And you shall love the Lord your God with all your heart and with all your soul and with all your mind and with all your strength. The second is this: You shall love your neighbour as yourself. There is no other commandment greater than these.
Mark 12:30-31

He has told you, O man, what is good; and what does the Lord require of you but to do justice, and to love kindness, and to walk humbly with your God?
Micah 6:8

Calling It Bravery by Robyn Rapske


Recently Thomas and I travelled for over two weeks. We celebrated his Masters program graduation in Philadelphia, we visited some friends in Scotland, and then we finished off with a few nights in London. It was a whirlwind, and I loved it. Feeling the pride of Thomas’s accomplishments, seeing my friends’ new baby in Scotland, meeting up in London with a friend for a show--it was all so wonderful.

However, as I posted pictures of our escapades on my social media pages, and received exclamations from friends over what grand adventures we seemed to be having, I thought about the stuff that didn’t make it on Instagram. I posted about castles, hikes, food, landmarks and monuments. I had a fantastic time commentating on the wonderful sights we were seeing.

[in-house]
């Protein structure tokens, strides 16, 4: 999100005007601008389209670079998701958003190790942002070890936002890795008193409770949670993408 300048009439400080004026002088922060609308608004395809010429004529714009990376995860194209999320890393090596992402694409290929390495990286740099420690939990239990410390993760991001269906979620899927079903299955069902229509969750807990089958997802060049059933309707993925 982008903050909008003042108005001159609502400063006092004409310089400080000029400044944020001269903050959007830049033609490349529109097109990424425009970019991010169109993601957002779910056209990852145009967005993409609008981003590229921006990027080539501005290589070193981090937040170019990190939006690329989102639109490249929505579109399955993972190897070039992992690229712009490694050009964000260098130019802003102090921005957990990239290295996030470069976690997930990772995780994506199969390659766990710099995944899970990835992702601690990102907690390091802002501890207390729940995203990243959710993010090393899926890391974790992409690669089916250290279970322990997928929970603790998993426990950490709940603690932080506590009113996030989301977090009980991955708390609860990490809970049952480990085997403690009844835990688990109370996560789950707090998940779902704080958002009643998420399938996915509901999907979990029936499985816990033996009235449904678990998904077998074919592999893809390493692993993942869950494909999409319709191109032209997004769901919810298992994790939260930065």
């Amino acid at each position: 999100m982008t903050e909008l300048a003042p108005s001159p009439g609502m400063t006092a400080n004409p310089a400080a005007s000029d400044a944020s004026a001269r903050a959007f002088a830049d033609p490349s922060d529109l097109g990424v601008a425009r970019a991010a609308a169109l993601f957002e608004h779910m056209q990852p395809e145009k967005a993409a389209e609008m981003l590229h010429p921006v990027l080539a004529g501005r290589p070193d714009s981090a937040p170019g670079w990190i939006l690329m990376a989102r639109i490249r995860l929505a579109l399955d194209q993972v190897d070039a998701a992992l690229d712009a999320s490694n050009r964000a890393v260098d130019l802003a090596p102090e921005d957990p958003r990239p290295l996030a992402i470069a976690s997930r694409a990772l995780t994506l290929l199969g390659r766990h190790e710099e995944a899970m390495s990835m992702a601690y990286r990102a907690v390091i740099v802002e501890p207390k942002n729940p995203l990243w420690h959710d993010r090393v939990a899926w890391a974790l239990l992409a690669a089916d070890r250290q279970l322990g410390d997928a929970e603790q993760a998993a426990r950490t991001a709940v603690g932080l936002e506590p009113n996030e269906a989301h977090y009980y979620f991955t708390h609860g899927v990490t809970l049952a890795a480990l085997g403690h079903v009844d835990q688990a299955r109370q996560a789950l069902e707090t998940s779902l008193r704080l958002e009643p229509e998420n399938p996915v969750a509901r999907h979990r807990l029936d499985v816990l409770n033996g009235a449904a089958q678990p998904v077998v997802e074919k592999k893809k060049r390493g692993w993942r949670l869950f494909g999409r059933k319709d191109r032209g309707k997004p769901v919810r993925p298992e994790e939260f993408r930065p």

But there was other stuff that I dealt with while travelling. Stuff I didn’t think people wanted to see.

I have sincere, uncomfortable, frustrating fears around travelling. And I travelled anyways. And I was proud of myself for it. I call it ‘bravery’. But that felt weird to post on Instagram, so I didn’t. However, why not? I'll do it now!

People who know me well, will know I have lot of fears, as I try to be vocal about what gets me anxious. Speaking about these fears can help me name them and find humour in them. The list of things that make me afraid is large, and has varying degrees of intensity from day to day. I think the only person in the world who might know all of them is Thomas, and even he forgets about some.